Agriculture Bill

Part of the debate – in the House of Commons at 6:41 pm on 10th October 2018.

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Photo of David Drew David Drew Shadow Minister (Environment, Food and Rural Affairs) 6:41 pm, 10th October 2018

It is an honour to sum up on behalf of the Opposition. I have eight minutes, so I hope Members will not mind if I do not take interventions. I have sat through every minute of this Second Reading debate, so I am well aware of the many opinions on both sides of the House. We have had contributions from 31 Conservative Back Benchers, seven Labour Members and another six Members. It has been a commendable debate.

With the benefit of hindsight, we can see why Labour states in its reasoned amendment that there should have been some element of prelegislative scrutiny. There are all sorts of reasons why the Bill will need to be improved, and we will make no apologies for playing our part constructively in the Public Bill Committee and subsequently to ensure that the Bill is worthy of the 1947 Act. That Act was the third great reforming bit of legislation after the NHS and the welfare state, which we are very proud of. For 50 years, the Act set what happened to British agriculture. It was all about security of supply and how we would have a system of tribunals and a Land Commission, but it was also about tenant farming. The one thing that has not really been talked about in enough detail is why British farming is different. It is different because we have a strong tradition of tenant farming, and Labour will maintain that. In fact, we would like to go further.

We would like to see embedded in the Bill the Tenancy Reform Industry Group reforms, about which the Minister spent a lot of time talking to various farming organisations. Like him, I support county farm estates. We would like to see younger farmers have the opportunity to be able to farm, and county farms were one way, if not the main way, in which they could do that.

In many respects, this Bill is about a funny stage, in the sense that the money—we always say “Follow the money”—is only guaranteed until 2022, or whenever this Parliament may fall. Given that the transition period starts in 2021 and will go on for seven years, it is very important that we get cross-party support, and Labour will offer its support. We will also look at the territorial issues, which are crucial. We cannot have four different systems of agriculture. That is a worry. We will do that through our links with the Welsh Government, but obviously the SNP must do what it does in Scotland, and Northern Ireland must do what it does in its own way. We must have some coherence in the way we bring forward our agriculture.

The key point, as has been said, is that the Bill is very strong on style. The Secretary of State is very strong on style, in his own way, but not so much on substance. We will table amendments to give the Bill the substance it needs.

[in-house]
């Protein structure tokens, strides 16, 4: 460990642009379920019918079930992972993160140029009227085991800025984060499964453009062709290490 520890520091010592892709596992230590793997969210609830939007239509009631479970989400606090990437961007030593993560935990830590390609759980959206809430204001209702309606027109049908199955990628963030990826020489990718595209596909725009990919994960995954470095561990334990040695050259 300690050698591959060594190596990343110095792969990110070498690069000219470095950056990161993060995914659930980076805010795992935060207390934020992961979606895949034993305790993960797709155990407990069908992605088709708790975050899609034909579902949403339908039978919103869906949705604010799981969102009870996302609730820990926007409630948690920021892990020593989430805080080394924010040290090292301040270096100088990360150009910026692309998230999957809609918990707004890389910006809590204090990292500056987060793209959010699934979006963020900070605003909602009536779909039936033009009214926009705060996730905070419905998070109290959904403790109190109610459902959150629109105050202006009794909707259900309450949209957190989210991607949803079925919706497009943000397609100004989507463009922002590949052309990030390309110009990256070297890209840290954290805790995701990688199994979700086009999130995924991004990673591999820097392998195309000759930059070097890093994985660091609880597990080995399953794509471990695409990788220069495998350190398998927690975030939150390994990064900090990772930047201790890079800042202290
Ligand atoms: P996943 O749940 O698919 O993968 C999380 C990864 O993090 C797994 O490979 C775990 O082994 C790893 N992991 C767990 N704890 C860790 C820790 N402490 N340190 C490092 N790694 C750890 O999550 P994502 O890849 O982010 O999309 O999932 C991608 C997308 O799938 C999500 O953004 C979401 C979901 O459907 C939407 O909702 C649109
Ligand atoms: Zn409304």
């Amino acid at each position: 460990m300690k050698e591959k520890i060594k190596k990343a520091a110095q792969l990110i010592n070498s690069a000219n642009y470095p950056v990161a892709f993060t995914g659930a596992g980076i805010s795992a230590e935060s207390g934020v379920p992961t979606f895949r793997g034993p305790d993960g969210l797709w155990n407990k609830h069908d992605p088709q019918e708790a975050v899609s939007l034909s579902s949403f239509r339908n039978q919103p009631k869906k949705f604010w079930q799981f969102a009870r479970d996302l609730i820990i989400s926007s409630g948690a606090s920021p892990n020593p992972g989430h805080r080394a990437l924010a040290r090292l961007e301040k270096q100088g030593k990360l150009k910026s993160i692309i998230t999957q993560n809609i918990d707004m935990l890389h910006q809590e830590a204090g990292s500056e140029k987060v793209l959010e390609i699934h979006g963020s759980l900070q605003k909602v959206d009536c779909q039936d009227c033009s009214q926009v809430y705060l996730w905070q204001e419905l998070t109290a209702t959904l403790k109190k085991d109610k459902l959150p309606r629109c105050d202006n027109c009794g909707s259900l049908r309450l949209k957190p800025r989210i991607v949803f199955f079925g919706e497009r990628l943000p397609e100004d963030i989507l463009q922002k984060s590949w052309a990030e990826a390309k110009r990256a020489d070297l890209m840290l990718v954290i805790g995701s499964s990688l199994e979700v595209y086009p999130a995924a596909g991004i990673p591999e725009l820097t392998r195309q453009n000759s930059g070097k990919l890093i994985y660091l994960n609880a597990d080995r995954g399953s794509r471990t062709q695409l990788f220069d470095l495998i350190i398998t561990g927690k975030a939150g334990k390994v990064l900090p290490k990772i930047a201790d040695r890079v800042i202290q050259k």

Much has been said about the environment, but less has been said about food. We will seek to amend the Bill, with the Government’s support we hope, to make food central to the Bill. This is also about health. Despite the fact that the White Paper was entitled “Health and Harmony”, health seems to have disappeared from the agenda. We must ensure that health is brought back in, for all the reasons my hon. Friends and others have set out. “Multifunctionality” is a term that people were very keen on in the noughties, but it is crucial to the way British agriculture must now develop. We make no apology for making the link between the environment, food and the health of our nation.

We are concerned about a number of other areas. The Bill sets out many powers but very few duties. We will therefore seek to tie the Secretary of State’s hands, and the hands of subsequent Secretaries of State, so that they will have a duty to deliver an effective agricultural policy. We will look at all the details—for example, in relation to organic production. We cannot ignore Brexit, because obviously half the EU’s budget goes on the CAP, so it is a crucial part of how we consider the post-Brexit situation. We want the role of science and technology to be hardened up in the Bill, to ensure that there is a commitment to see how the future generation of agriculture can be developed.

Finally, the crucial test will be what trade deals, if any, we sign up to. The Opposition will not agree to anything that dilutes welfare standards, environmental protection or labour standards. We will be looking to see whether we can put back the Agricultural Wages Board—the Government might not agree to that—because we want to protect the quality of labour. The Secretary of State has said that he has got a new seasonal agricultural workers scheme, but it is very weak and we want to strengthen it. We want to see how we can have cross-fertilisation of labour, to ensure that we have the right people in the right places so that British agriculture can flourish. That is what we wanted in 1947 and what we achieved, heralding a whole new era of strength in British farming. We would like to work with the Government, but we also want to improve the Bill and we make no apology for saying so.